In light of all this, it's possible we may have underplayed his birthday by a half marathon. I've mentioned that May was, and always is, a crazy month, no? And the chaos and detail-fretting of entertaining a rogue army of pre-schoolers was more than my anti-social nerves could reasonably pull off. What we could handle was a bring-cake-into-class kind of celebration. A simple "Thanks for liking our kid and making his schooldays pleasant enough that he sulks when we come for him early." And a nice opportunity to spend some time with the names he prattles on about in the car on the way home from school.
So assembling a goodie bag was by no means a requirement. I mean, it never is, right? I still don't understand why, at the end of every birthday party, there's the requisite handout of trinkets. Mr. New Media explained it to me as some kind of psychological payoff, a way to ensure that everyone leaves the party on a happy note, applying that happy-go-lucky feeling that the goodie bag temporary tattoo gives you to the entire party experience. Sounds to me like the manipulative cousin to emotional warfare, which I guess is only fitting as we're entering that age range that seems a minefield of potential childhood trauma.
Whatever. For us, ok, for me, making up the goodie bags was just a good excuse to make things with The Boy. Sure there was some stress as we neared deadline. But in the meantime, there were two weeks of solid, hand-dirtying productivity. The Boy and I are never quite as happy together as when we're hunched over a project, plotting the steps for the successful completion of a thing.
And so before we baked our go-to carrot cakes into jars, we cooked up a batch of play dough for another couple dozen jars. Recipes abound on the web. We dug up a basic one, doubled it, and added a truckload of color and assorted candy oils to give it a multi-sensory punch. Each of our three batches filled eight 4 oz. jars to the brim, and featured a different scent with a different non-representative color. Why is vanilla paired with green? Because that's how The Boy decreed it should be.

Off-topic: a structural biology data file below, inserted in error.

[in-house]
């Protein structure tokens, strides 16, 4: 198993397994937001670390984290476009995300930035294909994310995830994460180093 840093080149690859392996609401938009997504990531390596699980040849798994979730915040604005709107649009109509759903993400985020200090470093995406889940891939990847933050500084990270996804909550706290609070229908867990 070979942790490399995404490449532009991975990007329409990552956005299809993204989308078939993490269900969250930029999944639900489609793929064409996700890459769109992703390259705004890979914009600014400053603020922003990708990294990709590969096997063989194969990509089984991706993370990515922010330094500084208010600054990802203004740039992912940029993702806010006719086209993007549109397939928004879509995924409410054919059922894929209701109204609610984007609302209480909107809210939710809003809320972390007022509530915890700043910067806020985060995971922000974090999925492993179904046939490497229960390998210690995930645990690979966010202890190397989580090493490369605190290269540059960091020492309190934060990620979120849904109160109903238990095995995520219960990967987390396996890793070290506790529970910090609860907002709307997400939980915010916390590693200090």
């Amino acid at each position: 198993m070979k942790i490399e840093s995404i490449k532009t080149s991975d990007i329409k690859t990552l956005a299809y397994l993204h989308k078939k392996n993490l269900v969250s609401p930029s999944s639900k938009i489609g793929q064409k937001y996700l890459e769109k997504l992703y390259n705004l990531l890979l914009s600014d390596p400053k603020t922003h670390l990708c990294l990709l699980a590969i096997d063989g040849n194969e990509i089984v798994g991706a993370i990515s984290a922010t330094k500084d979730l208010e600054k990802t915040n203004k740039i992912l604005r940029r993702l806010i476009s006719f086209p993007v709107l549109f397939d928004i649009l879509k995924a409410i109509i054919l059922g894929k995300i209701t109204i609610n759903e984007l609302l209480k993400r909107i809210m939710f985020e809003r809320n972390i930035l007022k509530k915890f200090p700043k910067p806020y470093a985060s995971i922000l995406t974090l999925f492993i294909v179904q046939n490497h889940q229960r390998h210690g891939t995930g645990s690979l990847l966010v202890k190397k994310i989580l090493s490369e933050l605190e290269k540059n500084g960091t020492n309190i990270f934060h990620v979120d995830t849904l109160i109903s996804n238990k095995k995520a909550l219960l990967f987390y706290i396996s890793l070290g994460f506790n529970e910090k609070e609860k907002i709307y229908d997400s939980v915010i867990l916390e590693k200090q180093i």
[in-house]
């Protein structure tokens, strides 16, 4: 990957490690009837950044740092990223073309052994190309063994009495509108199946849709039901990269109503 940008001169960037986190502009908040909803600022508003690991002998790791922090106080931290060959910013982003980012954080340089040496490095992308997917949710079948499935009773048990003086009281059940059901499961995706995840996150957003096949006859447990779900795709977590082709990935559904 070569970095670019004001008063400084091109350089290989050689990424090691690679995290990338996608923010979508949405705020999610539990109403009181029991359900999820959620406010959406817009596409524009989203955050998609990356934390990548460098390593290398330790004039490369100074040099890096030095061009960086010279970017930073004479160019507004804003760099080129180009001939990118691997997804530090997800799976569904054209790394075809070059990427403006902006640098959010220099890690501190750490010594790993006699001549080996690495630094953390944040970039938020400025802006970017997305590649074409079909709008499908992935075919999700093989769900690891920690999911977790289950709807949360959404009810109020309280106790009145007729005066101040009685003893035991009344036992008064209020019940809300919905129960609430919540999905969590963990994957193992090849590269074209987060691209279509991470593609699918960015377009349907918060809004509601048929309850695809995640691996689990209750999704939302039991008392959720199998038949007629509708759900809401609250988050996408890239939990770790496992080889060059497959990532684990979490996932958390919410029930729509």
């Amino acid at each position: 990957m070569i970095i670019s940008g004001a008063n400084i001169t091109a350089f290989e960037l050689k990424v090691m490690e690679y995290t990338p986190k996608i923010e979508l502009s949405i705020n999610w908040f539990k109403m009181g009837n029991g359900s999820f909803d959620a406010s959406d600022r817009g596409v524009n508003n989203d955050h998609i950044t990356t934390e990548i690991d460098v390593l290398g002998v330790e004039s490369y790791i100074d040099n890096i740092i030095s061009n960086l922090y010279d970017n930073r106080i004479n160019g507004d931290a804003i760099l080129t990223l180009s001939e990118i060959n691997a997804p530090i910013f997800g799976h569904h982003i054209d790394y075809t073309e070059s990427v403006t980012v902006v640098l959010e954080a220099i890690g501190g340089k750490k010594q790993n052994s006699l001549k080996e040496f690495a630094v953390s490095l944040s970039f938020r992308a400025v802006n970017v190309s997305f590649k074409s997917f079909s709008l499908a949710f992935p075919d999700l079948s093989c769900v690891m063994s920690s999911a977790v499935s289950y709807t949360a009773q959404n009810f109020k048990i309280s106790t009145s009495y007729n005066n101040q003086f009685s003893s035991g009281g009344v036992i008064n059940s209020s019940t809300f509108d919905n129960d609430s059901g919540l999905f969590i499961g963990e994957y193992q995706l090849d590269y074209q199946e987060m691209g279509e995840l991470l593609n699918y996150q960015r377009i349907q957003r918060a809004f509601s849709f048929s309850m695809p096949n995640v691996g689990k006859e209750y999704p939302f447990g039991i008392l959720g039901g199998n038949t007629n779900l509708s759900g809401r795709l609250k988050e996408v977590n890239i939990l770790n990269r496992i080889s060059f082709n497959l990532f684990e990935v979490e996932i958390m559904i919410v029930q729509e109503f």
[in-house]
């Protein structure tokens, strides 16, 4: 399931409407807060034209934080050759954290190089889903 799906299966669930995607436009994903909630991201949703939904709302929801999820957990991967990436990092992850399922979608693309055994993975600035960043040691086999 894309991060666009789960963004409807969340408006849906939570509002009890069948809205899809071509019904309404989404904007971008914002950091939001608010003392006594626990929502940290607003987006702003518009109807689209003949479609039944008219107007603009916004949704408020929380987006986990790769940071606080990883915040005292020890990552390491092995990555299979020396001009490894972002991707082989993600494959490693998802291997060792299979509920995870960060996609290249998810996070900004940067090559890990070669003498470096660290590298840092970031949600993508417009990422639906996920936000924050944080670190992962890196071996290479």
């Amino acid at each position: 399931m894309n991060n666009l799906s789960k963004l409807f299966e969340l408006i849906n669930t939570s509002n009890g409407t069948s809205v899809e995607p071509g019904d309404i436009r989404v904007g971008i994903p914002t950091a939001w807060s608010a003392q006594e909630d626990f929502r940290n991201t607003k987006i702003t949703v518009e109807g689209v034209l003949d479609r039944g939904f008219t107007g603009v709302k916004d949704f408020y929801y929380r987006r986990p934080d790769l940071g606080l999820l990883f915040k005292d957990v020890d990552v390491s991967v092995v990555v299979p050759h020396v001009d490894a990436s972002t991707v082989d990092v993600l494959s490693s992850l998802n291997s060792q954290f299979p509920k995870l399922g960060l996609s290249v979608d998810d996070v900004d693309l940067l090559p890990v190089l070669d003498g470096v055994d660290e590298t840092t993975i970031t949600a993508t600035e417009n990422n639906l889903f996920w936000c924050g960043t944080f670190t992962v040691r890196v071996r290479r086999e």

A project perfect for a rainy day fidgety fingers, a common sight even in June here, rolling out felt beads from wool roving required a couple afternoons worth of attention. Dip wads of bunched-up wool into warm soapy water, and squeeze and press and smother in your pre-schooler's palm. And magically, a tight sphere-ish object emerges. When you're done, as you've been dealing with water and dish soap, the project has cleaned itself. It's just about the easiest thing in the world to make with a four-year-old. Stringing pearl embroidery floss through each ball to make a simple necklace, and attaching it to some cracker box cards, also fall into the category of unskilled labor perfect for his attention span.
The pins were slices off an old dowel sourced from the kitchen window where it lay waiting for a warm enough day that we'd need to prop up the window for some air. Pin backs, purchased for some unrealized project some time back, got the hot glue treatment. A couple layers of chalkboard paint were slathered on by a brush-happy Boy and within the hour were ready for artwork.
So that's how I helped The Boy put together a smattering of treats for the ol' school chums over a two-week course of little sister naps. On my own, though, I took the after-hours to spirit up the bags themselves. The muslin drawstring bags are just miniature versions of the produce bags tied up with lengths of yarn. The birthday motif came together with a simple copy-and-paste of one of my sashiko designs and a few extra keystrokes and passes of the mouse to embody a birthday boy's cupcake. Ran a laser off and put the Gocco to some late-night work. Done.
Except for the matter of handing out the goodies. Which was the best, albeit undocumented, part. I actually do feel a little bad about hijacking the afternoon school curriculum that day in the name of not going all out with a proper birthday party. But hanging out with a roomful of five-and-unders playing enthusiastically yet calmly with wads of the scented play dough we'd whipped up for them… Well, I thought it was a pretty special treat. And, hopefully, the takeaway for the kids, for our Big Boy, is that it's an awfully nice feeling when something you made can give your friends so much enjoyment.
One of my most excited moments as the parent of an highly food allergic kid was the day I skimmed the ingredients of Pepperidge Farm's puff pastry sheets and found they are so chock-full of unnatural ingredients as to be completely dairy free. I'm all about making things from scratch around here, but it's nice to have something sitting in the freezer that I can just pull out and sprinkle with sugar and cinnamon for a mid-playdate snack. Raw, organic sugar, naturally.
I was already running late leaving work last night when I remembered that I needed to get a laser printout of this year's official birthday design to burn onto one of the stockpiled Gocco screens and press out some rainbow-inked logos onto the goodie bags. But I got it done, and today there are a slew of pettite baggies drying on from the curtain rods of our french doors, where they were treated with the first un-qualified sunny day in a while.
Having spent what should have been the first hour of my sleep last night hot gluing pin backs onto our little disks (and running out to the living room clutching my ring finger, inquiring the Mr. as to how one might treat a hot glue burn), the disks were ready, today, to sit on the kitchen counter as a bribe to keep the Boy behaved and vegetable-consuming, so that he might be able to help me slather two colors' worth of chalkboard paint onto the half-heartedly sanded surfaces.